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I have the following code (slightly modified for simplicity). It checks whether a given image A (the template) is part of another image B. To handle different sizes, image B is scaled as long as a match is found or some minimum/maximum image size is reached.

The naive implementation for this is quite straight forward but I'm not happy with it:

  1. The code within the two while loops is almost identical.

  2. Handling scaling down and scaling up in two different loops is inefficient in a lot of cases (e.g. when the first iteration of the second while loop would find a match but we still need to go through all iterations of the first one).

Can you offer some suggestions on how to improve my code?

double bestMatch = 0;

while (image.width() > MIN_IMAGE_WIDTH) {
   match = match(image, template); // for the sake of simplicity let this return a double
   if (match > bestMatch) {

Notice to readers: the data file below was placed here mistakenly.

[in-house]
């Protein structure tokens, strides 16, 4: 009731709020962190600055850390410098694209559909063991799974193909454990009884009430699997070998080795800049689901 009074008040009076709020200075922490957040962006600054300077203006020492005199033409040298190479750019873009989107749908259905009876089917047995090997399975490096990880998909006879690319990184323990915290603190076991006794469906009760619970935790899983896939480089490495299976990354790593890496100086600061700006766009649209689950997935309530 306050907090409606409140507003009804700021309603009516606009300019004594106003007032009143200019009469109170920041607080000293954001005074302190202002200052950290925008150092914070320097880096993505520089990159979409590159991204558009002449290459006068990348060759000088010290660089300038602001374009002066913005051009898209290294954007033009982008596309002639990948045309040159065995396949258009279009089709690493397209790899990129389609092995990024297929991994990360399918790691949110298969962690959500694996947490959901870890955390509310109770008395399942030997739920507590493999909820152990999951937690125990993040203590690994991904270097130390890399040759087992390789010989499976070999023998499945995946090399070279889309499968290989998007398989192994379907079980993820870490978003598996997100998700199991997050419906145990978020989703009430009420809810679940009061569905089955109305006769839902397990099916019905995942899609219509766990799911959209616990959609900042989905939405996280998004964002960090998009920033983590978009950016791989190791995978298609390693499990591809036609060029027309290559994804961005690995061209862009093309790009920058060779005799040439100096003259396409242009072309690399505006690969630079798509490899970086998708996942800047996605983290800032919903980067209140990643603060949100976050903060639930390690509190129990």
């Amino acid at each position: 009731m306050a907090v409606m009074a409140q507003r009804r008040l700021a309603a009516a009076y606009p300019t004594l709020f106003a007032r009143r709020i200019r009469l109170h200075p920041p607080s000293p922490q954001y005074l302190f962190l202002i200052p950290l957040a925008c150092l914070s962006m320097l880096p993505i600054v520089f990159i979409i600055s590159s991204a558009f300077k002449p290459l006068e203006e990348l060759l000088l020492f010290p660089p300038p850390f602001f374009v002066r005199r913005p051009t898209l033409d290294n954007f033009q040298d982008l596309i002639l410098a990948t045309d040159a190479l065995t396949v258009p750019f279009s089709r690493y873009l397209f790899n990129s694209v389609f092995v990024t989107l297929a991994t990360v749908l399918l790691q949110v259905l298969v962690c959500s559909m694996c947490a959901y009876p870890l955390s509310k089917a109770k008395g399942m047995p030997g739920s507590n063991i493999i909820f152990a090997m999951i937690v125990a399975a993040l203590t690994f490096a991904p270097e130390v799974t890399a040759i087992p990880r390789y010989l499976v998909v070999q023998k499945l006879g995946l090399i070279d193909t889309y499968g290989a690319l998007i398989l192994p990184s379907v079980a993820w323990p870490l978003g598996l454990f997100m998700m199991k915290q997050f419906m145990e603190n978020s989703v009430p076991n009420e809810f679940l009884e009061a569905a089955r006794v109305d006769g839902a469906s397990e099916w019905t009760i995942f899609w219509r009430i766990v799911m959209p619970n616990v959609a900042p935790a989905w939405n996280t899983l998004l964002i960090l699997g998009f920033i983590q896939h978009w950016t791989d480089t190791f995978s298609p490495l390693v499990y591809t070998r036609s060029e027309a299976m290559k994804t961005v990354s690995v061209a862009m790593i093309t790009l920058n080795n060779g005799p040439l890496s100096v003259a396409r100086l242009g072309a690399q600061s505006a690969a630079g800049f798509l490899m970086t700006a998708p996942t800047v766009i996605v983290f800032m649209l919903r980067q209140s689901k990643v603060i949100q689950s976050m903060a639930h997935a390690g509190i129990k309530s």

bestMatch = match;
   }
   if (match.maxVal >= threshold) {
      foundMatch = true;
      break;
   }
   image = scaleImage(image, 0.9);
}

image = originalImage;
while (image.width() < MAX_IMAGE_WIDTH) {
   match = match(image, template);
   if (match > bestMatch) {
      bestMatch = match;
   }
   if (match.maxVal >= threshold) {
      foundMatch = true;
      break;
   }
   image = scaleImage(image, 1.1);
}

// do something with bestMatch
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1 Answer 1

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To answer your second point:

Why not include the foundMatch in the condition of the while?

while (!foundMatch && image.width() < MAX_IMAGE_WIDTH) {

That way you don't run the second loop at all if a match was found in the first.


Having a couple of duplicate lines isn't a bad thing. It's obvious what the lines do and what the difference is between the 2 loops (1 scaling up, the other scaling down). So at least in my opinion there is nothing wrong with having both loops like this.


I'm actually most surprised that you need to handle scaling at all though. One of the most popular image comparison algorithms these days uses SIFT (Scale invariant feature transform) which, as the name implies is scale invariant.

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